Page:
The combustion in a solid propellant motor involves exceedingly complex reactions taking place in the solid, liquid, and gas phases of a heterogeneous mixture. Not only are the physical and chemical processes occurring during solid propellant combustion not fully understood, but the available analytical combustion models remain oversimplified and unreliable. Experimental observations of burning propellants show complicated three-dimensional micro-
structures, a three-dimensional flame structure, intermediate products in the liquid and gaseous phase, spatially and temporally variant processes, aluminum agglomeration, nonlinear response behavior, formation of carbon particles, and other complexities yet to be adequately reflected in mathematical models.
Some insight into this combustion process can be gained by understanding the behavior of the major ingredients, such a ammonium perchlorate, which is fairly well explored. This oxidizer is capable of self-deflagration with a low-pressure combustion limit at approximately 2 MPa, the existence of at least four distinct "froth" zones of combustion between 2 and 70 MPa, the existence of a liquid froth on the surface of the crystal during deflagration between 2 and 6 MPa, and a change in the energy-transfer mechanism (particularly at about 14 MPa). Its influence on combustion is critically dependent on oxidizer purity. The surface regression rate ranges from 3 mm/sec at 299 K and 2 MPa to 10 mm/sec at 423 K and 1.4 MPa.
The various polymeric binders used in composite propellants are less well characterized and their combustion properties vary, depending on the binder type, heating rate, and combustion chamber pressure.
The addition of powdered aluminum (2 to 40 jam) is known to favorably influence specific impulse and combustion stability. Photography of the burning aluminum particles shows that the particles usually collect into relatively large accumulaties (100 or more particles) during the combustion process. The combustion behavior of this ingredient depends on many variables, including particle size and shape, surface oxides, the binder, and the combustion wave environment. Ref. 13-1 describes solid propellant combustion.
Visual observations and measurements of flames in simple experiments, such as strand burner tests, give an insight into the combustion process. For doublebase propellants the combustion flame structure appears to be homogeneous and one-dimensional along the burning direction, as shown in Fig. 13-1. When heat from the combustion melts, decomposes, and vaporizes the solid propellant at the burning surface, the resulting gases seem to be already premixed. One can see a brilliantly radiating bright flame zone where most of the chemical reaction is believed to occur and a dark zone between the bright flame and the burning surface. The brightly radiating hot reaction zone seems to be detached from the combustion surface. The combustion that occurs inside the dark zone does not emit strong radiations in the visible spectrum, but does emit in the infrared spectral region. The dark zone thickness decreases with increasing chamber pressure, and higher heat transfer to the burning surface causes the burning rate to increase. Experiments on strand burners in an inert nitrogen atmosphere, reported in Chapter 1 of Ref. 13-1, show this dramatically: for pressures of 10, 20, and 30 atm the dark zone thickness is 12, 3.3, and 1.4 mm, respectively, and the corresponding burning rates are 2.2, 3.1, and 4.0 mm/sec. The overall length of the visible flame becomes shorter as the chamber pressure increases and the heat release per unit volume near the surface also increases. In the bright, thin fizz zone or combustion zone directly over the burning surface of the DB propellant, some burning and heat release occurs. Beneath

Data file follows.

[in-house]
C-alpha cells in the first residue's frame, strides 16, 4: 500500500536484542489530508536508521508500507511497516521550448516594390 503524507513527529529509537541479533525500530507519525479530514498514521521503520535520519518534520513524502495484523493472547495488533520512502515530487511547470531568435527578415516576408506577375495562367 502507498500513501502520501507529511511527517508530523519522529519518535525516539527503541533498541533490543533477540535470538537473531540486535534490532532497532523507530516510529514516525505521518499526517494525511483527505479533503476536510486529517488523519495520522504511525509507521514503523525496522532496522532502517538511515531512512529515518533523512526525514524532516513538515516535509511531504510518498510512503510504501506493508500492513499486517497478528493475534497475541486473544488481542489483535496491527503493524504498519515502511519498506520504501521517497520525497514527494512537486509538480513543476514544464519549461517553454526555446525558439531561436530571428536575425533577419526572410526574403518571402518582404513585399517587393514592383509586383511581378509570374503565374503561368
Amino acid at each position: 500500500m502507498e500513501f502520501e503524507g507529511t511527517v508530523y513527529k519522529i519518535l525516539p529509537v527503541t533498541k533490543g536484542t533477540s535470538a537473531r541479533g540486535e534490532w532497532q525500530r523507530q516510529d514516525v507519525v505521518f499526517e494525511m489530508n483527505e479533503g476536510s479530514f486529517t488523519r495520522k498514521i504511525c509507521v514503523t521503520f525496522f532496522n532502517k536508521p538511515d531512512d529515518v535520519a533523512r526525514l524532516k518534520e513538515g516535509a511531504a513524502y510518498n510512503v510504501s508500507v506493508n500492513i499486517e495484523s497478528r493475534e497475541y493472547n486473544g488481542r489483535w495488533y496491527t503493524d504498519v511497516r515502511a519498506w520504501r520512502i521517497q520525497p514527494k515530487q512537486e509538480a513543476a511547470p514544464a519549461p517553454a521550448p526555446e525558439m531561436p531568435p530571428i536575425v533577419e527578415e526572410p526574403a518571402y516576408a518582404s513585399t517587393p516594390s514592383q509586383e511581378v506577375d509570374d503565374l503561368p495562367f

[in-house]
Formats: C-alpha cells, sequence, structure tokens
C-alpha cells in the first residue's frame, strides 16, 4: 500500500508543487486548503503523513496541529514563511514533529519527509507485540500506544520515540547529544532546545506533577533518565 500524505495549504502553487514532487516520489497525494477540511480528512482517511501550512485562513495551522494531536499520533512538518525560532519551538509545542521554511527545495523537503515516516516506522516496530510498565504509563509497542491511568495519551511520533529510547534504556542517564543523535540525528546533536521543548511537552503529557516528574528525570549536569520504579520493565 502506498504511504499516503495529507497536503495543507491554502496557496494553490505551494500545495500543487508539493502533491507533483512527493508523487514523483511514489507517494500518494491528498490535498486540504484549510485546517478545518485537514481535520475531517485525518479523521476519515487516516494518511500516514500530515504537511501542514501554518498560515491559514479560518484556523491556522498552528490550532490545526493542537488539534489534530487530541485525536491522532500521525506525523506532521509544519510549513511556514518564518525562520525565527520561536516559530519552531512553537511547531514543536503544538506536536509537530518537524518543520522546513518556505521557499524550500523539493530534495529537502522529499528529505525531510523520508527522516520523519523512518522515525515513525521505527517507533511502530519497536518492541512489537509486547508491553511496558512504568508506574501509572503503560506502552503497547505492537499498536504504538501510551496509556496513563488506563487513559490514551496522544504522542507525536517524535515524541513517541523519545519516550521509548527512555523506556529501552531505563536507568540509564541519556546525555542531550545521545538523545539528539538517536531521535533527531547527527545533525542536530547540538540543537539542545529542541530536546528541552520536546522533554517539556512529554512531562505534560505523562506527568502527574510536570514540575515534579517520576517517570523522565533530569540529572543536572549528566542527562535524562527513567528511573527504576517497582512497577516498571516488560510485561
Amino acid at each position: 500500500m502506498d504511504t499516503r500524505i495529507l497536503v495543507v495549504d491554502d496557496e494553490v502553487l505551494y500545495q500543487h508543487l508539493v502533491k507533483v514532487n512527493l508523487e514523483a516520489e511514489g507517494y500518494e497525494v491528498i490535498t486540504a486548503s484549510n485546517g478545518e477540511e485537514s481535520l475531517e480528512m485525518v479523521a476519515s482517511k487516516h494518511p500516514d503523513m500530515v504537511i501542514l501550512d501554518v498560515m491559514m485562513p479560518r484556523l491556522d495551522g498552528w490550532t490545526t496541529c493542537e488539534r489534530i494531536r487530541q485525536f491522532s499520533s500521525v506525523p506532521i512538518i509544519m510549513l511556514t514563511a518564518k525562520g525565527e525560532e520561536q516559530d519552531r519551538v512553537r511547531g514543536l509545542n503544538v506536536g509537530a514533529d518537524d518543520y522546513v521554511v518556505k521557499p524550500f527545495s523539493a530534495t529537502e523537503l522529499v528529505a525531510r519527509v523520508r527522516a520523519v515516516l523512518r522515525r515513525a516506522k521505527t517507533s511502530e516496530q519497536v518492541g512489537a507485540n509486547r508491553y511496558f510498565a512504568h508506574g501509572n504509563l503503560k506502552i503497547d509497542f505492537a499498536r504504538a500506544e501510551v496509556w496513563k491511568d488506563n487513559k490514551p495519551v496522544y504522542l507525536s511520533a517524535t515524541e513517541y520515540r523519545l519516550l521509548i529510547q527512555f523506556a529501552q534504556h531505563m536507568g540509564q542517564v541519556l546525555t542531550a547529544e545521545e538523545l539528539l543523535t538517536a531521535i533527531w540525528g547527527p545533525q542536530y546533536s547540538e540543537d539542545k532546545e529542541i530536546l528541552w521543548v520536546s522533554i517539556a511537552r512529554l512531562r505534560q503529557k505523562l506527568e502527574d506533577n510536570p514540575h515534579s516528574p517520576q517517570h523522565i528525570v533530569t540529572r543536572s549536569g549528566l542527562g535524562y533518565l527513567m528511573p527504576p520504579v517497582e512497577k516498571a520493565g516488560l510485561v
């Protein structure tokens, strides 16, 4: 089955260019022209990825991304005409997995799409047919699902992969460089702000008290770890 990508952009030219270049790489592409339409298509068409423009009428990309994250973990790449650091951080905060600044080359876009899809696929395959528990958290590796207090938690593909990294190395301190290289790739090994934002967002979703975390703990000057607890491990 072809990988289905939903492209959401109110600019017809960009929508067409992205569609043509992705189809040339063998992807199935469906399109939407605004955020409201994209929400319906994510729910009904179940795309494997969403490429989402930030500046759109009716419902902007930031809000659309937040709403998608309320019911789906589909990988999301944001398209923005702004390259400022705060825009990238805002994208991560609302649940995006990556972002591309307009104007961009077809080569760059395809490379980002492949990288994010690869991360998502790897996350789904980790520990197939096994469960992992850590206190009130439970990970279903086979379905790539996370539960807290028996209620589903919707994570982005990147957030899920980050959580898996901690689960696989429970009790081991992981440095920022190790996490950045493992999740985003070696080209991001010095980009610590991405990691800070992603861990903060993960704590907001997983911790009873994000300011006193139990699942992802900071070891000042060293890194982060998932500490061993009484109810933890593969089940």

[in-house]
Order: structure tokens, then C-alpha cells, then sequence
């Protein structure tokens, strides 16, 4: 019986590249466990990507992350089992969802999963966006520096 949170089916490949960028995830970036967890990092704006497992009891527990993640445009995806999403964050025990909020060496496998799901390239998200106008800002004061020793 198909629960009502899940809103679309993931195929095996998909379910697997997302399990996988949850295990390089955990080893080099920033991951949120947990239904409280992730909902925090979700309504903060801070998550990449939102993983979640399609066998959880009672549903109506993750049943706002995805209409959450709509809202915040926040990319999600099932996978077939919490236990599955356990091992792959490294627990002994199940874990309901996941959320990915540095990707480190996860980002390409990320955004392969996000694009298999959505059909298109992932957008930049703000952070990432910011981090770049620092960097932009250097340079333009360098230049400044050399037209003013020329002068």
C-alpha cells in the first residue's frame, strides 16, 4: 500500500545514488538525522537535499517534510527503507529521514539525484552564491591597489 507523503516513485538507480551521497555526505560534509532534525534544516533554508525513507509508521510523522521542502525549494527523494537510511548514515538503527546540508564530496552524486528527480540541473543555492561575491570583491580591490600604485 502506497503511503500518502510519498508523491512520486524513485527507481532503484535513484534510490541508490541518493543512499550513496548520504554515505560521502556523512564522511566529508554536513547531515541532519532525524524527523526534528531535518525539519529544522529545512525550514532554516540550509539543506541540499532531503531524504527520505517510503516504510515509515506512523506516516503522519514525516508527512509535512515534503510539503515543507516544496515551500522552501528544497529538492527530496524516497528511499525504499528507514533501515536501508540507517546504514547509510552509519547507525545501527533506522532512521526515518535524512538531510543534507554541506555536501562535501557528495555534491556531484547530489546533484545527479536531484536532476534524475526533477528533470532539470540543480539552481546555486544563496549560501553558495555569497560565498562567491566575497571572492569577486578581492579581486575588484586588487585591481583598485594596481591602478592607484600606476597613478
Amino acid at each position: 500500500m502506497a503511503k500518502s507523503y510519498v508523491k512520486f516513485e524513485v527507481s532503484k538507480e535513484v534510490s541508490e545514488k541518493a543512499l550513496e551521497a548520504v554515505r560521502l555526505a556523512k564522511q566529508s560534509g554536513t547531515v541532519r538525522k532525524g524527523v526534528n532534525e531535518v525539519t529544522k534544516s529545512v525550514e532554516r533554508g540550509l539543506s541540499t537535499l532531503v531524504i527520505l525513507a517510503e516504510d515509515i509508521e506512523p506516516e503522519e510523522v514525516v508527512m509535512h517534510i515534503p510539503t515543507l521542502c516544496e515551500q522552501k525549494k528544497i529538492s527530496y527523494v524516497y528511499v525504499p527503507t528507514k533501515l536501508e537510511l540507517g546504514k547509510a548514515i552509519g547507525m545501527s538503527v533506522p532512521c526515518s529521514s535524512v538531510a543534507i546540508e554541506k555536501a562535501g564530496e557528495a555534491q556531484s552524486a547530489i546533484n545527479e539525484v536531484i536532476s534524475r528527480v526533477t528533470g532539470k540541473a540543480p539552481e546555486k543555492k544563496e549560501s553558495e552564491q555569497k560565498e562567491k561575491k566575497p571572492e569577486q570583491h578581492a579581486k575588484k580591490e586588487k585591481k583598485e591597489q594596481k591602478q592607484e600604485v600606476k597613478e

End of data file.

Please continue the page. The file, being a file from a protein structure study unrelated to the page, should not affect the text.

Typical temperature (°C)
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